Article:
Understanding Medical Terminology Associated With Cancer Cancer can be difficult enough to understand without trying to interpret complex medical terminology. A basic understanding of these terms can make dealing with a cancer diagnosis less complex. Find out what some often used terms mean before your follow up appointment with your doctor and talking to your loved ones.
Benign growths are noncancerous but some benign growths have the potential to become cancerous if left untreated. Usually, benign tumors are contained within a sheath, which prevents them from metastasizing into other parts of the body. Benign tumors must normally be removed surgically because they do not respond to chemotherapy or radiation treatment. The two major issues surrounding benign tumors are the fact that they may be precancerous and the growth of the tumor pressing against and interfering with the processes of vital organs. Malignant tumors have the ability to progress into cancer, metastasize into other areas, and may result in the death of the patient. Malignant tumors involve unregulated cell growth and uncontrolled cell division.
Metastasis in the term used to describe cancer that has spread to other parts of the body. Metastasis may involve the local, surrounding area, the lymph or blood system, organs that are near to the origin or distant organs. Staging of cancer takes several things into account including the extent and severity of metastasis.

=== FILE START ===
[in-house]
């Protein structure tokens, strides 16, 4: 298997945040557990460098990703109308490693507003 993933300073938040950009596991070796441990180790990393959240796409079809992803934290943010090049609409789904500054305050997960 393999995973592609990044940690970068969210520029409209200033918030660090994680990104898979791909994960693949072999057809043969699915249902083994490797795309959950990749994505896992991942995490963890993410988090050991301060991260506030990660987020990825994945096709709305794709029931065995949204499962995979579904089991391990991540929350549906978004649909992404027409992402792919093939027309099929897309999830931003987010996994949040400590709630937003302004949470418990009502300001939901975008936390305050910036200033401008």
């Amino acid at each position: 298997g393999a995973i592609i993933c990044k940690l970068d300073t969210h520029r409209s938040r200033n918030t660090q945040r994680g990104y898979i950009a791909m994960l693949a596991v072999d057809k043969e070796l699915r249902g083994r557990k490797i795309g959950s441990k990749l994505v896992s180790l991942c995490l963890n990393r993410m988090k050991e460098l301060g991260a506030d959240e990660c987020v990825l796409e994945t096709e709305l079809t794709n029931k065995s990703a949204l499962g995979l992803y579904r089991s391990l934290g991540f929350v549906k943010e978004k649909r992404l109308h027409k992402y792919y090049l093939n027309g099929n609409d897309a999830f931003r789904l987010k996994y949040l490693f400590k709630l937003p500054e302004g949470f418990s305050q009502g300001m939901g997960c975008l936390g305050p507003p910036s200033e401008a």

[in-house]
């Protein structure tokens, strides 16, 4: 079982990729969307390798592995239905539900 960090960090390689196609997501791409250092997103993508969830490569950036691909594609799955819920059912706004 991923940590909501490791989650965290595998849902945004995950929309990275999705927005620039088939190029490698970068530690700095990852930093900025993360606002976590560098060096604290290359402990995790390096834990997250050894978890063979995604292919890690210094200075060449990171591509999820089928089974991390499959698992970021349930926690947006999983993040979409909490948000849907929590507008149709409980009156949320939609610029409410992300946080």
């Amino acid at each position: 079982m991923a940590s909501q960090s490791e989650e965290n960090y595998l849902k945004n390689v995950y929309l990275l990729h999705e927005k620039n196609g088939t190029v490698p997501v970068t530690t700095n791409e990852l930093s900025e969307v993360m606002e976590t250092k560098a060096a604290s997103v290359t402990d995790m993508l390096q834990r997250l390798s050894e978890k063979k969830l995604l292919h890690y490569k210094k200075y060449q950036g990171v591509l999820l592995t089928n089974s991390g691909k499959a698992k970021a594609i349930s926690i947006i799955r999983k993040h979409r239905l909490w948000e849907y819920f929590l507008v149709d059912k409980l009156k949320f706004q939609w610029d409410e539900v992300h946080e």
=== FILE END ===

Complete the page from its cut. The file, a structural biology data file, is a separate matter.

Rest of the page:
Morbidity is used to define the incidence of cancer within the population. Mortality or mortality rate refers to the number of people within a defined population who die from a specific disease. The survival rate defines the number of people with cancer who have lived beyond a specified period of time after being diagnosed or treated for the disease. These rates give you a very general idea of how may people are affected with cancer, how many people die from cancer and the percentage of cancer patients who were able to survive cancer. These rates are available as a whole or broken down by each type of cancer. For example, the mortality rate is much higher for people with lung cancer than it is for people with skin cancer. However, the rate of morbidity is higher for skin cancer than it is for lung cancer.
Systemic therapy uses chemicals, radioactive substances or hormones injected into the bloodstream to reach all cells throughout the body. While many types of systemic therapies are highly effective, they also affect noncancerous cells and create a wide range of serious side effects. Chemotherapy, radiation and biological therapy are the most widely used treatments to destroy cancer cells and
prevent them from reproducing.
Remission is used to describe the period of time after treatment when the symptoms of cancer are reduced or ended. Remission can be temporary or a permanent cure. Recurrence is the return of cancer symptoms after a period of being symptom-free.
Learning the terminology will not make your fight against cancer easier but it can simplify the process of understanding and discussing what is happening. Know what these terms mean and how they affect your health. Click Here For More Information
Published on Jun 19, 2012
Published on Jun 19, 2012
survival rate defines the number of people with cancer who have lived beyond a specified period of